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Genetic diversity of the 2009 pandemic influenza A(H1N1) viruses in Finland.

Ikonen N, Haanpää M, Rönkkö E, Lyytikäinen O, Kuusi M, Ruutu P, Kallio-Kokko H, Mannonen L, Lappalainen M, Ziegler T, Julkunen I - PLoS ONE (2010)

Bottom Line: During the next three months almost all infections were found from patients who had recently traveled abroad.Most amino acid changes in HA and NA molecules accumulated on the surface of the molecule and were partly located in antigenic sites.All Finnish pandemic viruses were sensitive to oseltamivir having the amino acid histidine at residue 275 of the neuraminidase molecule.

View Article: PubMed Central - PubMed

Affiliation: Viral Infections Unit, Department of Vaccination and Immune Protection, National Institute for Health and Welfare THL, Helsinki, Finland. niina.ikonen@thl.fi

ABSTRACT

Background: In Finland, the first infections caused by the 2009 pandemic influenza A(H1N1) virus were identified on May 10. During the next three months almost all infections were found from patients who had recently traveled abroad. In September 2009 the pandemic virus started to spread in the general population, leading to localized outbreaks and peak epidemic activity was reached during weeks 43-48.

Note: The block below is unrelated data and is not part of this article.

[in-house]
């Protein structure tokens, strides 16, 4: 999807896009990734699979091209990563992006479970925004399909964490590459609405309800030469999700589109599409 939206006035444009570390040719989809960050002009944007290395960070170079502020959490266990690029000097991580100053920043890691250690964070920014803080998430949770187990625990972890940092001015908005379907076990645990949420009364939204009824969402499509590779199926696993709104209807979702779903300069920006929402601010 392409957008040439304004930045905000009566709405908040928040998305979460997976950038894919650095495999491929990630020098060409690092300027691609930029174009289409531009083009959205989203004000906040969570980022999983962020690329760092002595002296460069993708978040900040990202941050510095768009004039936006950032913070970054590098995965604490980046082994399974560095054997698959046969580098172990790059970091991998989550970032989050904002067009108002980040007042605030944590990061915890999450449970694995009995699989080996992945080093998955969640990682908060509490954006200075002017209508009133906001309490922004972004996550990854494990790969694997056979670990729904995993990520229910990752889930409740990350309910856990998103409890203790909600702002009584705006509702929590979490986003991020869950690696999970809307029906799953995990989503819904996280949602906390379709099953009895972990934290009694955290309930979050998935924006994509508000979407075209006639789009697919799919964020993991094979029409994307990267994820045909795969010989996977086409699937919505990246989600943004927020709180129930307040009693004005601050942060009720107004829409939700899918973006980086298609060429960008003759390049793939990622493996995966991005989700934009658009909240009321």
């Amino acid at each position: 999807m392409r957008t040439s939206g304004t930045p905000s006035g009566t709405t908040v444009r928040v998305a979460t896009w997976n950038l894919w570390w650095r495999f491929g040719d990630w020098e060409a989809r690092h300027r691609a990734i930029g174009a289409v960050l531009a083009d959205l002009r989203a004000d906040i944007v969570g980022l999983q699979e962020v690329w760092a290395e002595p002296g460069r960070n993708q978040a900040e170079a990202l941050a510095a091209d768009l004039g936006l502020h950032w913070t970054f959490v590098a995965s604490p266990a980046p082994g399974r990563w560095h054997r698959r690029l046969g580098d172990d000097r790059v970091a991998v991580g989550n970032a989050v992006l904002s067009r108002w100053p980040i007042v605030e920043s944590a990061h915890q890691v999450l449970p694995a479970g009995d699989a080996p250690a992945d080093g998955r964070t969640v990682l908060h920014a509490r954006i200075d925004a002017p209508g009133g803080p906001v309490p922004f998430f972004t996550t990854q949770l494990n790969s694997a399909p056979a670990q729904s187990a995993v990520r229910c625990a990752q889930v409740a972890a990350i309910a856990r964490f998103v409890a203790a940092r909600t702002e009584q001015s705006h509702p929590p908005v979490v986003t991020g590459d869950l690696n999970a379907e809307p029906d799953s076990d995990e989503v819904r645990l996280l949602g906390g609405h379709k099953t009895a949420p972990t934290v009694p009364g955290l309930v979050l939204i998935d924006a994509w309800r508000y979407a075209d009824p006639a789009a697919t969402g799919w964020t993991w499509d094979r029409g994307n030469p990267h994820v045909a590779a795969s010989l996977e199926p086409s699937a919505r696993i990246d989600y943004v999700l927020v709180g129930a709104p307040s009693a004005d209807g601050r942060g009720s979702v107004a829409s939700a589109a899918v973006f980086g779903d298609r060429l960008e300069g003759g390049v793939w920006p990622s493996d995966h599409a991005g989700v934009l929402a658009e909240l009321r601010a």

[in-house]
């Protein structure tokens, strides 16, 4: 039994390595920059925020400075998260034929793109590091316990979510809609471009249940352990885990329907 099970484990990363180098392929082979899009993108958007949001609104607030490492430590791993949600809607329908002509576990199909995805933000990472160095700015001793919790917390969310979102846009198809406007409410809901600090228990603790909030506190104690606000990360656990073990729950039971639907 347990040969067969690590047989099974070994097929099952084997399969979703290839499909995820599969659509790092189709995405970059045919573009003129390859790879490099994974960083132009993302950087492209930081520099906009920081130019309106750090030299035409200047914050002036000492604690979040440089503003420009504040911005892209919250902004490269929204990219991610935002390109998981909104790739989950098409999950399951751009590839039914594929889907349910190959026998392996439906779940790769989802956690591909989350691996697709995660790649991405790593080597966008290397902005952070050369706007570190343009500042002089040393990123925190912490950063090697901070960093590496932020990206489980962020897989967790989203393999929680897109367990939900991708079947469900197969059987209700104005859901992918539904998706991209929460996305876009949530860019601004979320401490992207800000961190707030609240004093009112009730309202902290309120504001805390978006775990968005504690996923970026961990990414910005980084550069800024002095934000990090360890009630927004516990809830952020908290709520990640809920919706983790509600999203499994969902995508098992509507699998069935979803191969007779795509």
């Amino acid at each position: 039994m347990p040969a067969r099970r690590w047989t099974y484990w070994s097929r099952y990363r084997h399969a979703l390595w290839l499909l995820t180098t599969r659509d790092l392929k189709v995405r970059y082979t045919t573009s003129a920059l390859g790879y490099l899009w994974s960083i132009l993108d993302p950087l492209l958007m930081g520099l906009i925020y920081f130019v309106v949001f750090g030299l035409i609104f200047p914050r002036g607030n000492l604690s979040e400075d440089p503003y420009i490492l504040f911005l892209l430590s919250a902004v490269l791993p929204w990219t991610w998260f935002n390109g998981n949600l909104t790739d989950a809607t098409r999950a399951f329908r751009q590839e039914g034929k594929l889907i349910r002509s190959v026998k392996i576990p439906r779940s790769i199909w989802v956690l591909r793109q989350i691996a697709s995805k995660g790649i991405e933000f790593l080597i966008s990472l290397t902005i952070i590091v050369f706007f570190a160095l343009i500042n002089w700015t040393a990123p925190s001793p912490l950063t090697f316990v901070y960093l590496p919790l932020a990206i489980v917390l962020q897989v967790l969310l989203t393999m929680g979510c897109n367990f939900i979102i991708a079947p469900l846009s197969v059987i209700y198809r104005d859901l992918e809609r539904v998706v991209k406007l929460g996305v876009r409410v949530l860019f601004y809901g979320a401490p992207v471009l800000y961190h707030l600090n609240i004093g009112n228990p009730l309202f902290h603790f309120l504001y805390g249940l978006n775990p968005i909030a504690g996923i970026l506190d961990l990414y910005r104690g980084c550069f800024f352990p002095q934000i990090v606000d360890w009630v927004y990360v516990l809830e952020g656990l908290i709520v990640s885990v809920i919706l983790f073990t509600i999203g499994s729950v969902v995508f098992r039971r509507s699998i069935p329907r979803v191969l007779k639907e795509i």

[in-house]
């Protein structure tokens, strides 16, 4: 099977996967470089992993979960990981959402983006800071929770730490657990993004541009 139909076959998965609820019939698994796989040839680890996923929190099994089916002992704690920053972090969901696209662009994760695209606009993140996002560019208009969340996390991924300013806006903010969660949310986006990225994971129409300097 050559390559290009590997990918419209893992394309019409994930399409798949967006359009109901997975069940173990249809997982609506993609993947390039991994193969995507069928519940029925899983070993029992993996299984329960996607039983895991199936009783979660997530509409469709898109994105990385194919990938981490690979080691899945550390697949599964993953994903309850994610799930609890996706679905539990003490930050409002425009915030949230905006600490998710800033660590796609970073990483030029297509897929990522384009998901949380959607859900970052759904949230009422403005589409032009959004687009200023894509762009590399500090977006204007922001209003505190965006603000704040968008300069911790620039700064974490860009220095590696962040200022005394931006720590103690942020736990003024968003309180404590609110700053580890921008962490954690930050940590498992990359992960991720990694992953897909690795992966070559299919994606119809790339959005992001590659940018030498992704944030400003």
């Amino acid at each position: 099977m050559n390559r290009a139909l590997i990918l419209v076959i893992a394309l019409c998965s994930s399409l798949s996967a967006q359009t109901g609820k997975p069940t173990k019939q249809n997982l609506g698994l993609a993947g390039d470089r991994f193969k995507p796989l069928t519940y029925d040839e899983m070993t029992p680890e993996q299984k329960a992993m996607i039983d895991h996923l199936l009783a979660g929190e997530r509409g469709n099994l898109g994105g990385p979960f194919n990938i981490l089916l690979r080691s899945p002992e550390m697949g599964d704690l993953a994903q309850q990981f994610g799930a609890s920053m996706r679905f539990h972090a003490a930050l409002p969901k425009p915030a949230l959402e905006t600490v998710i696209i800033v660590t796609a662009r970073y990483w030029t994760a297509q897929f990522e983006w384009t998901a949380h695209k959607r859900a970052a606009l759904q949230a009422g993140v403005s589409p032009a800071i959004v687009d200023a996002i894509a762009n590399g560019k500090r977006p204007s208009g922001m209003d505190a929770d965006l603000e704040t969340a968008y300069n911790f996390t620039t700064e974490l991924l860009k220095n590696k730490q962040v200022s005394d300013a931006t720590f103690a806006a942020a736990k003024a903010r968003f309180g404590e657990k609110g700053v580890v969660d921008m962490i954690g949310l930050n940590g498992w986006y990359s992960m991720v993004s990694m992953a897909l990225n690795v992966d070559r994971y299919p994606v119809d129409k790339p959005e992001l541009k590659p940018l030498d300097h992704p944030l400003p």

Methods/results: The nucleotide sequences of the hemagglutinin (HA) and neuraminidase (NA) genes from viruses collected from 138 patients were determined. The analyzed viruses represented mild and severe infections and different geographic regions and time periods. Based on HA and NA gene sequences, the Finnish pandemic viruses clustered in four groups. Finnish epidemic viruses and A/California/07/2009 vaccine virus strain varied from 2-8 and 0-5 amino acids in HA and NA molecules, respectively, giving a respective maximal evolution speed of 1.4% and 1.1%. Most amino acid changes in HA and NA molecules accumulated on the surface of the molecule and were partly located in antigenic sites. Three severe infections were detected with a mutation at HA residue 222, in two viruses with a change D222G, and in one virus D222Y. Also viruses with change D222E were identified. All Finnish pandemic viruses were sensitive to oseltamivir having the amino acid histidine at residue 275 of the neuraminidase molecule.

Conclusions: The Finnish pandemic viruses were quite closely related to A/California/07/2009 vaccine virus. Neither in the HA nor in the NA were changes identified that may lead to the selection of a virus with increased epidemic potential or exceptionally high virulence. Continued laboratory-based surveillance of the 2009 pandemic influenza A(H1N1) is important in order to rapidly identify drug resistant viruses and/or virus variants with potential ability to cause severe forms of infection and an ability to circumvent vaccine-induced immunity.

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Related in: MedlinePlus